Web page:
Hot answers tagged

46

Pretty much all Gen-Y or young "startup" use that "let's see if we're a good fit" catch phrase. And promise "more work coming" blablabla. Seriously. In other words, it means "we have no money and we're still struggling paying off those 200 nice cups and T-Shirts we ordered with our Word logo on them, and fancy photoshoots of our team of 3, etc.". ...


38

If they want to try you out (fair enough), and their budget is $300, offer something else you are willing to do for that price (a business card proposal? A presentation template? a website banner?) that can show off your skills, test your relationship with the client, and give them something of value. It doesn't have to be a logo or nothing. If they're not ...


32

Stefan has several excellent points, which I'll echo and expand upon: Write up a contract. You don't start anything without a contract. It took me over a week to write my first contract, but that baby is as detailed and iron-clad as I could make it, and now I can slice-and-dice and adapt it to future jobs. The AIGA has a ridiculously detailed sample ...


22

As someone who looked over résumés, I would be more impressed by a résumé which was elegant and a little different but readable than something with enormous graphics, fancy fonts, or blinking text. Or glitter. Remember that the readers are going over dozens of résumés in every batch. They need to look for keywords, ...


17

it was meant to see how we work together "I understand what you're trying to accomplish, but I hope you understand that part of making sure we work well together is respecting and valuing each other on an even playing field. I do excellent work, and if I give you a discount without a contract that includes other work that justifies the discount, then, ...


14

Adding to Emilie's great answer It's difficult to define what "stressful" is, because it varies from person to person (are designers more stressed than, say, surgeons?), so I'll just focus on the things that I think can make design different from other jobs. Note: Graphic Design is a HUGE field. You can work in print, in web, in motion... you can do ...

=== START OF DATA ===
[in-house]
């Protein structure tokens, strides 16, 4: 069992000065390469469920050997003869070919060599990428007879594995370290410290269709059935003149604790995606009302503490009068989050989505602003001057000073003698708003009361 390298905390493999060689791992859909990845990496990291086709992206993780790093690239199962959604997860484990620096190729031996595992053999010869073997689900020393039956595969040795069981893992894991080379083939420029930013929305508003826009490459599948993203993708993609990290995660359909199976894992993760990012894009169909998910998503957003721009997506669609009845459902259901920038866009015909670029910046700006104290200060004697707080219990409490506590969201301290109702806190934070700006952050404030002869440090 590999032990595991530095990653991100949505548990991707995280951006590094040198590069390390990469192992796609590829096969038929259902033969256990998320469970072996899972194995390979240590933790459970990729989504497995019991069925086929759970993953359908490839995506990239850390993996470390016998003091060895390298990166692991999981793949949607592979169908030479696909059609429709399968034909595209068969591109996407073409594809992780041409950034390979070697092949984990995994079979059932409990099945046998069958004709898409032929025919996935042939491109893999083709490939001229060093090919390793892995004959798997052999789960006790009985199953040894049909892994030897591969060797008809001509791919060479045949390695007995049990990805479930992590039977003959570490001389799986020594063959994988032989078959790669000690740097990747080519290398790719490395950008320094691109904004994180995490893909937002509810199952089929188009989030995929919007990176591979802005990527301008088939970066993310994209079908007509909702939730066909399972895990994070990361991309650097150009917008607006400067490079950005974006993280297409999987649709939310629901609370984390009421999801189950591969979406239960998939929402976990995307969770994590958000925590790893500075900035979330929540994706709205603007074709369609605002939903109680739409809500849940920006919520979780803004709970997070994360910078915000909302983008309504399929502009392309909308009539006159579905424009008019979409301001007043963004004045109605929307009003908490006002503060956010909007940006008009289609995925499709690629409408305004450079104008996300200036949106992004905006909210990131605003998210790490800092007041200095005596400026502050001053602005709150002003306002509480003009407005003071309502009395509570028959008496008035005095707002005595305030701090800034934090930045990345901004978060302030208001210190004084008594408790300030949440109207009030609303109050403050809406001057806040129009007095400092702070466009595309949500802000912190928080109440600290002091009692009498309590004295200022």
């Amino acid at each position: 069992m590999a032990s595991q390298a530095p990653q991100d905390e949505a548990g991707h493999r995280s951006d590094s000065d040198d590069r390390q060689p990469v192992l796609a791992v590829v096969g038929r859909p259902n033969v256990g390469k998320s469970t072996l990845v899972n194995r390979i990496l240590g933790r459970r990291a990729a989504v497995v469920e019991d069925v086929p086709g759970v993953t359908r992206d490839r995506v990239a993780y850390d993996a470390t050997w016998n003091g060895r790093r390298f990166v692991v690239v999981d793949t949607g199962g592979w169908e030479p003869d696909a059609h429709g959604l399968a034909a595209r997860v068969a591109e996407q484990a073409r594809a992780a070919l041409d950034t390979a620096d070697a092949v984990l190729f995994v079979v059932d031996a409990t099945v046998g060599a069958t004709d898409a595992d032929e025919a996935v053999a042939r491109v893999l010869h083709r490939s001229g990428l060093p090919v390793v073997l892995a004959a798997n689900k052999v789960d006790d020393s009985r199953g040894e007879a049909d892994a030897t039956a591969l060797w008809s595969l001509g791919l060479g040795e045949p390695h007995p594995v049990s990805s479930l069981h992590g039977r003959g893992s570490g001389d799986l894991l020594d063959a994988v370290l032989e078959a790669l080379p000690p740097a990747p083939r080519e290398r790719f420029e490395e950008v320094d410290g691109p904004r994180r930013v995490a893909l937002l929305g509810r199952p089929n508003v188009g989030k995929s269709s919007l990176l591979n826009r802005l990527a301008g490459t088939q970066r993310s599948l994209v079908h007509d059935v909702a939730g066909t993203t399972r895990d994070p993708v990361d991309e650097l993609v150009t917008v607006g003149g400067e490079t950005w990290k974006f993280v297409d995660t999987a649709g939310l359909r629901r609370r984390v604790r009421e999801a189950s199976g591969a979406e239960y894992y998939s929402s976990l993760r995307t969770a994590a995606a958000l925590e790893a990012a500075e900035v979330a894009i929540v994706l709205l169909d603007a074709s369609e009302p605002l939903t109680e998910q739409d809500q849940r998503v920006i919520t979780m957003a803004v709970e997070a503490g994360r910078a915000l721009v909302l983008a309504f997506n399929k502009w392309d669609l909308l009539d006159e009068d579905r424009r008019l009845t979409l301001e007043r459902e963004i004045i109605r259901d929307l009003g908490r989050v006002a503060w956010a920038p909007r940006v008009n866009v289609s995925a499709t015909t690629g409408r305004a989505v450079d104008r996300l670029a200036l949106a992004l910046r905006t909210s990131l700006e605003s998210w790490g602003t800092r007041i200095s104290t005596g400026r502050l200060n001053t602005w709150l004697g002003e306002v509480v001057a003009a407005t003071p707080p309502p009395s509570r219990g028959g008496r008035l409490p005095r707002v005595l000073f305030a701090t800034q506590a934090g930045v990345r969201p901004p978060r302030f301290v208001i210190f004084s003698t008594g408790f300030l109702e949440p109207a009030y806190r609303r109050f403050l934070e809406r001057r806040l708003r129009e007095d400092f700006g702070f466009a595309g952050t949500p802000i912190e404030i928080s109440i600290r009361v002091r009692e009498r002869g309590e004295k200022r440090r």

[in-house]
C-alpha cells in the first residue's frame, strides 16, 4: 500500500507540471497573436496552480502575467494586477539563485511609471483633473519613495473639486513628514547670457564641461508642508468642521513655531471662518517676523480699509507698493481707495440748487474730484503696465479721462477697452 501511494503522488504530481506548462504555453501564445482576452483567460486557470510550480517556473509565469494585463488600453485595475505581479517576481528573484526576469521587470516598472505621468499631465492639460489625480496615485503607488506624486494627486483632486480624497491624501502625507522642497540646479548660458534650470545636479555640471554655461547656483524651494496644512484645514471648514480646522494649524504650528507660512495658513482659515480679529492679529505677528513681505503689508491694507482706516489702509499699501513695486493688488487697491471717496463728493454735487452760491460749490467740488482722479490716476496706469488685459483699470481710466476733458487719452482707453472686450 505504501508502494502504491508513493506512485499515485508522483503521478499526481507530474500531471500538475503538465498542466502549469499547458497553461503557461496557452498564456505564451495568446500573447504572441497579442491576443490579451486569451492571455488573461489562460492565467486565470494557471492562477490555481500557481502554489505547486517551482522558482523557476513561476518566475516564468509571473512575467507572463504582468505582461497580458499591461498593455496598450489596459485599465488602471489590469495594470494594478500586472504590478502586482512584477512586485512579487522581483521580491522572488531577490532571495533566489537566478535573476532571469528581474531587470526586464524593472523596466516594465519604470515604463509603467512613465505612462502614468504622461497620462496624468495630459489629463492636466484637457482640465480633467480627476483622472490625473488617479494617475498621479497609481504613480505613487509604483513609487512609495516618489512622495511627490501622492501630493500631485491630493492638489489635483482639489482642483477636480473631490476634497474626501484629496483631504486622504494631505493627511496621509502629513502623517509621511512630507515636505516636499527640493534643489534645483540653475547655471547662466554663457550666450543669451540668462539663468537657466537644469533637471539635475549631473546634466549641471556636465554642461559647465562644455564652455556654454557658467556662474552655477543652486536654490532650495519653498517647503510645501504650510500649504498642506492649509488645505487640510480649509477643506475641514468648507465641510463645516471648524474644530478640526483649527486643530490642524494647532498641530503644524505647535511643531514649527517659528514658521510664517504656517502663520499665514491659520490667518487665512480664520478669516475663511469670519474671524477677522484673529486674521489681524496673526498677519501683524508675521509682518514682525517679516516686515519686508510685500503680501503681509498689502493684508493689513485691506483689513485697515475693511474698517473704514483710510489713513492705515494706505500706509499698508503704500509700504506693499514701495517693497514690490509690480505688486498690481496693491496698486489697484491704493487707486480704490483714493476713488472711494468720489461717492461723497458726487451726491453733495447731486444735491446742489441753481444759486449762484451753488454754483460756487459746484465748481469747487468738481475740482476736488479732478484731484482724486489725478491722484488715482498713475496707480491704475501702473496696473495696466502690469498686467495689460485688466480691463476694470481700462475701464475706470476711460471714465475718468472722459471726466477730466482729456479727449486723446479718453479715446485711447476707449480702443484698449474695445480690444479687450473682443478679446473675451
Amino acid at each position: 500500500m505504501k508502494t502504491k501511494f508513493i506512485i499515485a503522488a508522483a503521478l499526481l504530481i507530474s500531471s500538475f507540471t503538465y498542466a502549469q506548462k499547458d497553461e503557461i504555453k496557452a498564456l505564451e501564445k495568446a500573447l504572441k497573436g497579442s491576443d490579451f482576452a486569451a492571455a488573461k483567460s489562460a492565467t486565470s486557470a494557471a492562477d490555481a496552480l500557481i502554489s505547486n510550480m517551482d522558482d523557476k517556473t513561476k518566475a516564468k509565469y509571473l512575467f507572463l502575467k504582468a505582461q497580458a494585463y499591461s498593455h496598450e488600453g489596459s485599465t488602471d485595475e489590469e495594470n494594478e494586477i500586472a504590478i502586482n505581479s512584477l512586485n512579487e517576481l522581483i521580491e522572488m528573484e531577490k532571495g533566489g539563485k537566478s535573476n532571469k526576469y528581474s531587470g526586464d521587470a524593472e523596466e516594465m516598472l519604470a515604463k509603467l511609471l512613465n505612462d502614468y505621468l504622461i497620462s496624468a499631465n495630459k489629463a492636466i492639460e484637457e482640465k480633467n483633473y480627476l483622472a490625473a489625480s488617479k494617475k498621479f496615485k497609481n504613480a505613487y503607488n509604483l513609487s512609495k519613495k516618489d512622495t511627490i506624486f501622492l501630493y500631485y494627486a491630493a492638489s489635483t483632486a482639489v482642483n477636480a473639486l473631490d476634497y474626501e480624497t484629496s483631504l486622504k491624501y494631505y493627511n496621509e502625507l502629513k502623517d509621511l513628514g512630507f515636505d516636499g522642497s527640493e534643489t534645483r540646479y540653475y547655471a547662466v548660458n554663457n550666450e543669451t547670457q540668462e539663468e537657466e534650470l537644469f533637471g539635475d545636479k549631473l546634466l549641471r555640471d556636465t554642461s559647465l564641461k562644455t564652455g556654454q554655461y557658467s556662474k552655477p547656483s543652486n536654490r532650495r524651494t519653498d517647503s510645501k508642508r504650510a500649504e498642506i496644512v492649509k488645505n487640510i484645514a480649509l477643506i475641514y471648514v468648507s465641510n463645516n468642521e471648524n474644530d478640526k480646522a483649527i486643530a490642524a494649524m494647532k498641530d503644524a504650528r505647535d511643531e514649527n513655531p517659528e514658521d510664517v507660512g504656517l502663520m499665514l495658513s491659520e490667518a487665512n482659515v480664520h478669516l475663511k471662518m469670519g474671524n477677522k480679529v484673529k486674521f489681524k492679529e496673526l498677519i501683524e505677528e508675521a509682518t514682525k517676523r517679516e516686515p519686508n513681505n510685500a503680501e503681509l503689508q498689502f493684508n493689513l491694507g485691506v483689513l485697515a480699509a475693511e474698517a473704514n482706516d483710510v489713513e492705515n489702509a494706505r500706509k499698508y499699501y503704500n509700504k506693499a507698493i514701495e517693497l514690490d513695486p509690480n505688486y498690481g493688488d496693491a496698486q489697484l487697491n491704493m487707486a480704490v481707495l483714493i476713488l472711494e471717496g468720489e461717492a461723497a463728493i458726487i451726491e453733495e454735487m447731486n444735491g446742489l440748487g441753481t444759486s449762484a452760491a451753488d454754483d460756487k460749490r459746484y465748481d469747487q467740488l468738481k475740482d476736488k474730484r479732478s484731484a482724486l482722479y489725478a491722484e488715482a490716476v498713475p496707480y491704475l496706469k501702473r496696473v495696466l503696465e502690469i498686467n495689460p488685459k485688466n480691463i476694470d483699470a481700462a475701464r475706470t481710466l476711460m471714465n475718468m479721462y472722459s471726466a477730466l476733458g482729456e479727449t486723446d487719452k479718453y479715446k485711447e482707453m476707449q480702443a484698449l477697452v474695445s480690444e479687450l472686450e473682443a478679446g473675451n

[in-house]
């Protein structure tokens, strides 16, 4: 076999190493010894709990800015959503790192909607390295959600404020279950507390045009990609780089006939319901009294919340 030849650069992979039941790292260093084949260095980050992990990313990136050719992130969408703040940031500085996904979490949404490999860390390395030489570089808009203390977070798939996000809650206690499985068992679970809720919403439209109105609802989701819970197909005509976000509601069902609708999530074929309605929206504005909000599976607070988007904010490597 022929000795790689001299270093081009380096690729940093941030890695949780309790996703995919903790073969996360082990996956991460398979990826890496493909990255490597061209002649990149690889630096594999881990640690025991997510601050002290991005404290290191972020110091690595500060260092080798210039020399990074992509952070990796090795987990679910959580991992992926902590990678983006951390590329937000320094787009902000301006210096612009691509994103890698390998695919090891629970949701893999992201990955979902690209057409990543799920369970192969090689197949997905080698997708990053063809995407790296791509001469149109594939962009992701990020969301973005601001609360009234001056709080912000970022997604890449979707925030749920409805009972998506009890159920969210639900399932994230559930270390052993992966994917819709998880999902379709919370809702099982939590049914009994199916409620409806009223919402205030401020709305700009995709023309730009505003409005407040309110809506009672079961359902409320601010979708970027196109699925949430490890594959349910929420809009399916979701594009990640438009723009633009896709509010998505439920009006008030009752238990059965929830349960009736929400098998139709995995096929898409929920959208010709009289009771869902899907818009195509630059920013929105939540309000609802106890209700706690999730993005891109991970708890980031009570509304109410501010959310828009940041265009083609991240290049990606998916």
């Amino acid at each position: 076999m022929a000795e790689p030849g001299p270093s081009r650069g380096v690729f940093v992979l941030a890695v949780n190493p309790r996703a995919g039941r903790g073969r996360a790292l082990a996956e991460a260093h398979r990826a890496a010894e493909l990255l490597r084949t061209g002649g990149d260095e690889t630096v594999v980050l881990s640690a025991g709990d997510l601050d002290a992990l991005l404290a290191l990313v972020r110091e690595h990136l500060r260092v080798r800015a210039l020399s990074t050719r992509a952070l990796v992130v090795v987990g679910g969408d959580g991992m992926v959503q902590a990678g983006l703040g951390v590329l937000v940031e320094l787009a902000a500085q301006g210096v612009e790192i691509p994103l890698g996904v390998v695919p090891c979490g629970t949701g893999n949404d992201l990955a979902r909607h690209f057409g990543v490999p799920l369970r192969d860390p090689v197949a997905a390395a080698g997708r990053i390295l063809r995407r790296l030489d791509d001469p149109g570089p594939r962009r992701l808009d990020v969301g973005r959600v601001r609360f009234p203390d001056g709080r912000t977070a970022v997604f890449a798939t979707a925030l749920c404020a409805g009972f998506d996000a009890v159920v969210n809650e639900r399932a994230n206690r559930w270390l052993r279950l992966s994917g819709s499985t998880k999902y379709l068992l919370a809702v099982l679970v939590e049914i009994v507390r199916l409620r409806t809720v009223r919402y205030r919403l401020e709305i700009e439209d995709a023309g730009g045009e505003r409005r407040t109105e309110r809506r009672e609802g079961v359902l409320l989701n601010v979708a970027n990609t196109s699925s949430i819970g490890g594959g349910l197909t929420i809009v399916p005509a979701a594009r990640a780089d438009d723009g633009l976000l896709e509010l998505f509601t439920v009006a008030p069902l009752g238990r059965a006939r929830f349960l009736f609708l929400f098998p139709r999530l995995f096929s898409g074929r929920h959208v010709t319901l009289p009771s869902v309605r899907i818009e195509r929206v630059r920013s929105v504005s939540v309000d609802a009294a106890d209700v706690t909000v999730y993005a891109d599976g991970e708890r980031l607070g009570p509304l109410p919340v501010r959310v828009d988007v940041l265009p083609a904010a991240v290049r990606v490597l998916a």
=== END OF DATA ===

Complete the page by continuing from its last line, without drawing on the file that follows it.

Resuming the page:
11

"F*ck you, pay me." Maybe not quite in those words in all possible situations, but you need to always make sure you are in a position where if you had to, you could say exactly that, and back it up. The quote comes from the title line of a presentation given by Mike Monteiro, which EVERY independent contractor should see: ...


10

I think you're asking about niche sub-fields with in the world of graphic design? Off the top of my head: Typeface designer (it's an incredibly small industry, albeit one that doesn't make many people rich) Calligraphers (historically for documents, wedding invites; today they tend to be hired for custom hand lettering for a wide range of uses) hand ...


10

You are kind of comparing apples to oranges. Development is not design. A portfolio is almost always more important for a design position. Employers are interested in a designer's aesthetics, their style, their creativity. None of that can be deduced from a resume/CV. Even a designer with zero creativity or a horrible aesthetic sense can be employed. A ...


9

I would highly recommend taking a look at the AIGA Standard Form of Agreement for Design Services. It is a very extensive agreement that somewhat favors the designer, so if you want to know how to cover your butt, this is probably the definitive document to read. I have read it many times over, and I don't see very much in there that is superfluous to even ...